Brad Biggs at the Chicago Tribune answers another of your questions:
“Can you rationalize your earlier report when the Bears signed Ted Larsen that the team expects him to seriously compete with Matt Slauson for the starting left guard position? This makes no sense whatsoever… [Consider] what a great locker room presence Slauson is by all accounts and the fact that he’s on a very team-friendly deal considering his quality of play. What gives here, Brad? – Ted D., South Bend, Ind.
“I don’t have to rationalize a report. I reported what multiple sources relayed to me. That is how the situation was described to me on multiple fronts and that led me to report what I learned. Whether everyone agrees with it or not, it’s what I discovered in reporting the additions of Larsen and veteran center/guard Manny Ramirez, who were both signed in late March… At this point, I expect the Bears to see if they can potentially trade Slauson for a draft pick this year. If not, they’ll have quality depth on the offensive line when they head to training camp in Bourbonnais and the depth chart will shake out there. Larsen signed a contract that is above backup pay and if he turns into a starter, he will earn decent money. Not quite where Slauson is at (nearly $3 million) but good money. If Larsen does win the starting job, you would have to wonder if the team wants to pay a backup guard $3 million. I don’t know the answer to that right now and the Bears probably don’t either. There’s no question Slauson is a respected player in the locker room who has helped out not only Long but left tackle Charles Leno as well. Let’s see how this plays out.”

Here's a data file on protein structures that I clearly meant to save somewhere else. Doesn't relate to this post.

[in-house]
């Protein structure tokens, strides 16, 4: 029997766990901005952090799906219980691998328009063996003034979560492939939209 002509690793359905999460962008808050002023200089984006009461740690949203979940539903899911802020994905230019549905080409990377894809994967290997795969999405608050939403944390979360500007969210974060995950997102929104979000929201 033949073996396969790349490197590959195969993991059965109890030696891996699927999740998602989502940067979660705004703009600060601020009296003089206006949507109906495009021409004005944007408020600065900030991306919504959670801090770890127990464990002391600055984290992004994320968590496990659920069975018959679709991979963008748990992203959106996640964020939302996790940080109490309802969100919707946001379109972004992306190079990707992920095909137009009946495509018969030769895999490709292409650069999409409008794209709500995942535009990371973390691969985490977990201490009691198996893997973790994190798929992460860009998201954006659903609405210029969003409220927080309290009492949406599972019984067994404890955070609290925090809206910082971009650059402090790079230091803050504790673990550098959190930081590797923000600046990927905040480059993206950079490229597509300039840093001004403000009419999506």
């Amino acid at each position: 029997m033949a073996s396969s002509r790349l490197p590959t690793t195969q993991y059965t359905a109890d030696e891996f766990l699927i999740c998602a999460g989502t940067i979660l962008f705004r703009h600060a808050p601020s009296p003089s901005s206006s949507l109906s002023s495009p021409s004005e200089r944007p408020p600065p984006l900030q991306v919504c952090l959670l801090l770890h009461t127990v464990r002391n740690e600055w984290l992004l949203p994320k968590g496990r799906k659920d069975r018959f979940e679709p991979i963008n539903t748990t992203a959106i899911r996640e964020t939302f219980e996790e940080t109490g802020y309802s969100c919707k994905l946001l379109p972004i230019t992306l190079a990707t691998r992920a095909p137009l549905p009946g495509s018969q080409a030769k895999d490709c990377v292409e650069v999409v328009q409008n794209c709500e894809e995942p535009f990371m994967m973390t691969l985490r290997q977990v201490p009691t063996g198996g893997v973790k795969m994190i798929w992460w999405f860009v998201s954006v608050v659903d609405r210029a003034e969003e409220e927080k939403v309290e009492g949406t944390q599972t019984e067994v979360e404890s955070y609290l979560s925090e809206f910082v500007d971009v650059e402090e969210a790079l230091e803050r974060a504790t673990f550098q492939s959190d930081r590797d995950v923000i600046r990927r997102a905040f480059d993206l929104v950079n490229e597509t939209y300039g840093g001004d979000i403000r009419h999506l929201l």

Biggs read my mind here. General manager Ryan Pace has done a very good job in playing the offseason for the Bears this year. Not only is his biggest need (defensive line) the strength of the draft, his biggest excess is the biggest need for teams around the NFL.
If there’s one thing the NFL was characterized by last year it was poor offensive line play, especially on the interior. Within the NFC North alone the Lions were notable for it despite drafting Laken Tomlinson at guard in the first round. The Vikings made the playoffs but struggled to beat good teams all year and they literally lost the playoff game, all mostly because of some terrible performance from their offensive line.
Twenty-one of the 32 NFL teams need offensive line help gong into the draft and at least 11 of those have a need at guard. The position has been becoming more and more valuable over the last decade and, though there’s a thought that you can pick up linemen late in the draft, particularly guards, you have to wonder if there are going to be enough good ones to go around this time.
Look for Pace to try to trade to use his excess to make hay in the draft. If a pick doesn’t come for Slauson this year, one could certainly come for next year when teams take stock after the draft and find that they still have a need to fill at guard.